President Donald Trump will soon unveil a new national security strategy, his top aide has said as he alleged that revisionist powers like Russia and China are subverting the post-World War-II political and economic order to advance their own interest at the expense of America and its allies.
"President Trump will soon unveil the details of his new strategy," National Security Advisor Lt Gen H R McMaster told a gathering of American national security experts over the weekend at the Regan National Defence Forum in California.
The new strategy will focus on protecting homeland, advancing American prosperity, preserving peace through strength, and finally enhancing American influence.
McMaster said the US today is at a crossroads similar to the period of ex-president Ronald Reagan.
"Revisionist powers Russia and China are subverting the post World War II political economic and security orders to advance their own interests at our expense and at the expense of our allies," he said.
"The rogue regimes of Iran and North Korea are violating the sovereignty of their neighbours, pursuing weapons of mass destruction and exporting terror to other nations, jihadist terrorist organizations such as ISIS threaten all civilised people in every corner of the world," McMaster said.
These security challenges require a dramatic rethinking of American foreign policy from previous decades, he said.
America, under President Trump, is reclaiming the strategic confidence necessary for implementing this strategy through understanding in four areas, he said.
"First the values that define our nation. Second the full instruments of our power. Third the threats facing our nation and fourth the dynamic and competitive nature of our security environment," he said.
McMaster said Trump and his national security team have clearly described the threats that emanate from revisionist powers, rogue regimes and jihadist terrorist organisations.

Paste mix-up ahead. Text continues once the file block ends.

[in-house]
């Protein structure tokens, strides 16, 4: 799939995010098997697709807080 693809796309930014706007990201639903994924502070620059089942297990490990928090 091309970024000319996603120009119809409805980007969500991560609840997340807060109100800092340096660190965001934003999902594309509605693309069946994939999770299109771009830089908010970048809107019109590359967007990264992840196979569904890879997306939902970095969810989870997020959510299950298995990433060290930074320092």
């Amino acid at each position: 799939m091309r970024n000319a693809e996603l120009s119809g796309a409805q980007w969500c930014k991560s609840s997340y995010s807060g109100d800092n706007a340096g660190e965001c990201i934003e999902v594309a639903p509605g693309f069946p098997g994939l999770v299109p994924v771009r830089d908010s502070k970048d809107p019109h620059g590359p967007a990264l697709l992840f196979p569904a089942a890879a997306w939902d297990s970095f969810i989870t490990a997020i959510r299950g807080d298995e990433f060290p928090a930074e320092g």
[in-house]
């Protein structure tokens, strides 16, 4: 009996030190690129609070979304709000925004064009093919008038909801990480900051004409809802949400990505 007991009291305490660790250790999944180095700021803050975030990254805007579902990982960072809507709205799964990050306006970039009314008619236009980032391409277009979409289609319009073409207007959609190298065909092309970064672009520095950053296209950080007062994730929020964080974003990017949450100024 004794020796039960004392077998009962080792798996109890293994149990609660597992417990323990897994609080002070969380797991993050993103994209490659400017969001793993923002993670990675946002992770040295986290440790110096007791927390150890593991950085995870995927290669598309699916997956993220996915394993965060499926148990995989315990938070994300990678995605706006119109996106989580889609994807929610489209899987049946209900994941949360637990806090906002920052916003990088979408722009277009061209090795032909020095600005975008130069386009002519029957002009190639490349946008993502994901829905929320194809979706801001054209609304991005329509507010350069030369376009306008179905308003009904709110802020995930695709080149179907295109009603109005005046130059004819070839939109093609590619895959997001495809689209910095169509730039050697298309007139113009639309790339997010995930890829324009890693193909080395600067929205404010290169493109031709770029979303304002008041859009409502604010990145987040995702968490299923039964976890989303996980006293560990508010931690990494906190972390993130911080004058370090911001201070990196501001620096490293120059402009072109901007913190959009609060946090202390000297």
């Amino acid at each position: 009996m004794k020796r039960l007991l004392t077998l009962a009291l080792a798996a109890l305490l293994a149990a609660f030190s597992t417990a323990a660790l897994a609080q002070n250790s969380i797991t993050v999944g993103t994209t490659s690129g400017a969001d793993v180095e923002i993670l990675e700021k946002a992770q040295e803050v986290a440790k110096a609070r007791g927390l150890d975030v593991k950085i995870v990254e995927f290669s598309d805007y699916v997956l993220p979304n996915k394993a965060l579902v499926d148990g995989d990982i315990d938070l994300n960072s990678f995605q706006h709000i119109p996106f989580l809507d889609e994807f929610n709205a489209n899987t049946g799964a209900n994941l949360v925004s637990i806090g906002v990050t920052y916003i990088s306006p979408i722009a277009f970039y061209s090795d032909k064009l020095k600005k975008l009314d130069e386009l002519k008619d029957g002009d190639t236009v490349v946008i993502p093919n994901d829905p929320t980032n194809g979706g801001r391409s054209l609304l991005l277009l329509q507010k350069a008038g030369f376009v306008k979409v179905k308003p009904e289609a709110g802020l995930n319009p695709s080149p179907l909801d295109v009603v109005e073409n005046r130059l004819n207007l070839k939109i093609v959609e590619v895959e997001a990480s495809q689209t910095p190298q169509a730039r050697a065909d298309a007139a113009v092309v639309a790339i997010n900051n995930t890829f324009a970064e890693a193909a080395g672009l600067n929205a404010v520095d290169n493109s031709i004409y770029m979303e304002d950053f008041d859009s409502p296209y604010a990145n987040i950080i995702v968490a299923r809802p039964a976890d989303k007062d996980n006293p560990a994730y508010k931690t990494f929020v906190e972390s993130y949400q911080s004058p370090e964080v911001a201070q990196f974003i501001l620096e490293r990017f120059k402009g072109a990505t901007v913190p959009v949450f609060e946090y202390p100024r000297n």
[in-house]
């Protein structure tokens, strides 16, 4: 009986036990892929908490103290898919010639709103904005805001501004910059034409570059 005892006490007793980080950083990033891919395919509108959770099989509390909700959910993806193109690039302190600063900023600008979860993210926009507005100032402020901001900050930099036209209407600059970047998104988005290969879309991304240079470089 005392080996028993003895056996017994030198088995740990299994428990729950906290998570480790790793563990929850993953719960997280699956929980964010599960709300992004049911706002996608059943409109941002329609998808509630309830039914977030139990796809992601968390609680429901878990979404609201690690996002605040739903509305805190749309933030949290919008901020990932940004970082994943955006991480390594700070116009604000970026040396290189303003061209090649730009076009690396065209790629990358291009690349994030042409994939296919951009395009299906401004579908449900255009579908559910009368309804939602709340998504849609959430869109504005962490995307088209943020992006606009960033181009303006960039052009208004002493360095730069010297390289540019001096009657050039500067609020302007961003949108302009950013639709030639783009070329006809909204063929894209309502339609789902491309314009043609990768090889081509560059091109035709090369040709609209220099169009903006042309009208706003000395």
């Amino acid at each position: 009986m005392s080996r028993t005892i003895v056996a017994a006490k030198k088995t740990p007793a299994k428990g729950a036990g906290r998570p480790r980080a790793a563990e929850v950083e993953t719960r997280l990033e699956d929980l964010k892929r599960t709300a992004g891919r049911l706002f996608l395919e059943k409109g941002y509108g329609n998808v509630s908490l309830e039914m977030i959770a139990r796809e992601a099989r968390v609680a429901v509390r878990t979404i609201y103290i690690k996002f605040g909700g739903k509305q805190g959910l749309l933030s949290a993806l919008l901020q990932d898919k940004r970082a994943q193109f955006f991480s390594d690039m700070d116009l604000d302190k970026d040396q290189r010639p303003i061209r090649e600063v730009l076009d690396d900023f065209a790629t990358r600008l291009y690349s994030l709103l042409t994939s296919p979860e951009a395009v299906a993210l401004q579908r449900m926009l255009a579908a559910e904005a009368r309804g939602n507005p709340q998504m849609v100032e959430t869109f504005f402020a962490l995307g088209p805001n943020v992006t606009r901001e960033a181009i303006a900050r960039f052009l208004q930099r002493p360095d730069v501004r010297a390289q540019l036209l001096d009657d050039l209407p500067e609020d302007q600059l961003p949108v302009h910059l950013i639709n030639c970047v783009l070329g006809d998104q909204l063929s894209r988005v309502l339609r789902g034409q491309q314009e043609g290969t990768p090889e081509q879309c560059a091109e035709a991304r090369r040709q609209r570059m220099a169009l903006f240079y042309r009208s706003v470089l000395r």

"The administration's approach of principled realism also adopts a realistic view of our security environment. For this reason we do not base national security decisions on a rigid ideology but instead on our core national interests and clearly defined objectives derived from those interests," he said.
"Some threats are more obvious than others. On the recent Asia trip the president spoke out forcefully against unfair trade and economic policies which have disadvantaged American workers and companies. For too long Washington turned a blind eye to cheating and exploitive practices abroad," he said.
"We in large measure vacated the competitive economic space and the American people pay the price. We've also been clear eyed about the more obvious threat from North Korea's nuclear weapons and missile development," he said, adding the president is committed to the total denuclearization of the Korean Peninsula.
"The error of strategic patience is over. We will not repeat failed efforts of the past," he said.
"We want all people to have the opportunity to rise. We will compete but competition must be fair. Our economic relationships will respect our partners sovereignty over their economic destinies while ensuring that American workers and American companies are not unfairly disadvantaged," he said.
McMaster said Trumps new vision for a free and open ended Pacific imagines a community of nations that are strong, independent and thriving and a future of many dreams for the people of the region.
Confronting the security challenges of today will require US to reclaim its strategic confidence, he added.
(This story has not been edited by Business Standard staff and is auto-generated from a syndicated feed.)